The EuroNanoForum conference focuses on the impact nanotechnology is having in solving societal challenges linked to environmental, energy and health issues. It showcases innovation as a driver of economic growth. It presents new technologies arising from nanoscience and their applications and discusses potential new end products. It addresses commercialisation and co-operative alliances and schemes that accelerate their deployment, whilst also considering other key enabling technologies: advanced materials, nanoelectronics and manufacturing.
Participation will be in excess of 1000 key stakeholders from Europe and elsewhere, including nanotechnology applied researchers, industry stakeholders, and the decision-makers responsible for European R&D funding. This is your opportunity to influence decisions on the future of European Nanotechnology R&D. The event offers a bridge to Horizon 2020, the European Union’s future funding programme for research and innovation (2014-2020). The conference will look at how nanotechnologies will fit into the targeted key priority areas of Horizon 2020: Excellent Science, Industrial Leadership and Societal Challenges.
The Forest Technology Platform, together with the Technical Research Centre of Finland (VTT), is organising a workshop on ‘Products based on wood nanotechnology’ on Thursday 20 June, 09:00 – 10:30h. Wood-based nanotechnologies and the production of nano-based products have many promising application areas. The world production of nanocellulose has just passed 100 ton per year and meanwhile new multi-functional nanoparticle coatings are being developed and the research on wood-based carbon-nanotubes is moving fast.
But how long will it take until we see the first market applications? In what way will wood-nanotechnologies satisfy the need of consumers? To debate these questions and to consider the future of wood nanotechnology the following speakers will lead the discussion:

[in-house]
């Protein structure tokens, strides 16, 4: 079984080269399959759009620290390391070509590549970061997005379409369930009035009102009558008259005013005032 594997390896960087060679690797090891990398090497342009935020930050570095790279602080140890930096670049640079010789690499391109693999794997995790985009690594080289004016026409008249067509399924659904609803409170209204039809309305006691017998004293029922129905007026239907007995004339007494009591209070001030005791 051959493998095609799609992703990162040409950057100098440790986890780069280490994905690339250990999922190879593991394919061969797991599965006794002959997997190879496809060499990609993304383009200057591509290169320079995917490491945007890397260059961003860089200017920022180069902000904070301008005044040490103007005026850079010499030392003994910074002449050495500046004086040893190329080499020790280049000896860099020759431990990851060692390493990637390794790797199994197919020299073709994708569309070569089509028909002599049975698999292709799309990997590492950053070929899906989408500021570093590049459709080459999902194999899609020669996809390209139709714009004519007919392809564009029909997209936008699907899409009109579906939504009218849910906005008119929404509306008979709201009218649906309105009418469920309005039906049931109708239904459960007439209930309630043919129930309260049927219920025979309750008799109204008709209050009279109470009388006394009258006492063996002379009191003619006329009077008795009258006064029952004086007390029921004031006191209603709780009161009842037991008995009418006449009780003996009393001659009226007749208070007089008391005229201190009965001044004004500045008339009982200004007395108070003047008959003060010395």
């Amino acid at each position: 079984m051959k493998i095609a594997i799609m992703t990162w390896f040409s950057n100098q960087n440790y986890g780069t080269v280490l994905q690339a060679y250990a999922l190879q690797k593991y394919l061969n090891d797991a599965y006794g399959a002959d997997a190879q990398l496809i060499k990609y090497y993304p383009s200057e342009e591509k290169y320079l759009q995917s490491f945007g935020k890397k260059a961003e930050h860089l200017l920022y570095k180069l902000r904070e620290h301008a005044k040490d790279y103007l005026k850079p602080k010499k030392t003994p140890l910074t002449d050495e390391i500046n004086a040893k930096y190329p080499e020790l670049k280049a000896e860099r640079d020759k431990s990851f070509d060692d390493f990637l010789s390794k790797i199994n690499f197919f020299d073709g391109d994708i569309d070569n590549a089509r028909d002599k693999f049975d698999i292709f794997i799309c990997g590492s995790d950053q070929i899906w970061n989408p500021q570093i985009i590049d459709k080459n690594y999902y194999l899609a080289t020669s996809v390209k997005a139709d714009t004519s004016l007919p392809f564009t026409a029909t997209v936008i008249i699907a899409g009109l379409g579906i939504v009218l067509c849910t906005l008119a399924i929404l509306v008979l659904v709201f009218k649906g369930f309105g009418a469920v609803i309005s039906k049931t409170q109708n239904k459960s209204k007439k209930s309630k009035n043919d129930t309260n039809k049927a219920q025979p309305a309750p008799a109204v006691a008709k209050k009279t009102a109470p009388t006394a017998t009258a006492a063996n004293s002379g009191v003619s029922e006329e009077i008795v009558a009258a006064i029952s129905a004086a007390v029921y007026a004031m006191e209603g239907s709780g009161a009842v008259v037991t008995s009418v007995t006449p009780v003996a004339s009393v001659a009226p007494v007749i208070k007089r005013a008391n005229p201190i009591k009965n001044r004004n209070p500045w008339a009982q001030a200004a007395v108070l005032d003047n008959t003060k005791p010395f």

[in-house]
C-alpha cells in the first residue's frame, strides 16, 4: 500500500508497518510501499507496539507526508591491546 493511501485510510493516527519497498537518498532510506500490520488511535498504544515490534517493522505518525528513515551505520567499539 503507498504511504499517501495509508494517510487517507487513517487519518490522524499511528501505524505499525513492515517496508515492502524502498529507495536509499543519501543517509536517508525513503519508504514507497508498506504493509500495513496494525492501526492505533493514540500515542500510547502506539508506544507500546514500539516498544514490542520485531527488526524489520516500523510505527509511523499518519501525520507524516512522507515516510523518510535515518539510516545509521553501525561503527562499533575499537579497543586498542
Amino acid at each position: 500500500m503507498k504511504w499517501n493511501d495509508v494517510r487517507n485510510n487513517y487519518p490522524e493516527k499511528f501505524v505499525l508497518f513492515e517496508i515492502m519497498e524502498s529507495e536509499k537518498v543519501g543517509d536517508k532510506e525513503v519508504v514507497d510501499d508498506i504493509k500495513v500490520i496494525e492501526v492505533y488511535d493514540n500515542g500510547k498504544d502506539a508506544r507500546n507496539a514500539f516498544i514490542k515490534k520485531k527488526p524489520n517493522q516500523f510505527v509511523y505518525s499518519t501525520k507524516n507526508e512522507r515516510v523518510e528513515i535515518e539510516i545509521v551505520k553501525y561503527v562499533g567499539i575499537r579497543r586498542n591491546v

• Johan Elvnert, Managing Director, FTP – Introduction to the renewed European Strategic Research and Innovation Agenda (SRA) for the forest-based sector
• Alexander Bismarck, Professor, Vienna University – Nanosized bacterial cellulose, truly green and fully renewable composites, and novel macroporous polymers
• Pia Qvintus, VTT – Plant-based nanocellulose – from research to applications
• Esa Laurinsilta, Director, UPM – The market for nanoncellulose in 5 years
• Anna Suurnäkki, Chief research scientist, VTT – overview of other nano-application research areas emerging
• Panel Discussion: Will nanotechnology-derived applications take the market gradually or will we see a paradigm-shift for the forest-based industry and consumers?
Nanotech Europe and EuroNanoForum are joining forces in 2013 to create the biggest European marketplace for nanotechnology and materials applications, products and research. The fully integrated exhibition will enable you to demonstrate and see state of the art technologies and research results from innovative companies, leading institutes, clusters, SMEs and EU-projects.
For registration and further information: www.euronanoforum2013.eu
CEPI is a member of the Forest technology Platform (FTP)
European papermakers continue the innovation
The export of the technique of papermaking to Europe, especially to Italy, has been well documented. From the 13th century onwards, papermakers at two early Italian centres, Fabriano and Amalfi, tried to improve upon the Arabian technique.
The Italian papermakers introduced a series of improvements to the papermaking process:
• the use of water to power the machinery
• the stamping mill was used to produce pulp more efficiently (derived from the machines used in textile handicrafts)
• the mould made of wire mesh (as a result of progress in wire production), which triggered
• the introduction of couching on felt
• the paper press with slides for feeding in the material, which quickens
• the drying process the drying of the sheets of paper on ropes
• the introduction of dip sizing - sizing is when a substance is applied to paper to change its surface properties, e.g. to improve strength or reduce absorbency of water
In the course of the rapid expansion of trade in the late Middle Ages, paper merchants were dealing with a commodity that was growing in importance for European public and intellectual life.
The first documented papermaking on German soil was in 1390 when the Nuremberg councillor Ulmann Stromer commissioned a paper mill. His mill was initially designed with 2 waterwheels, 18 stamping hammers and 12 workers using one or two vats.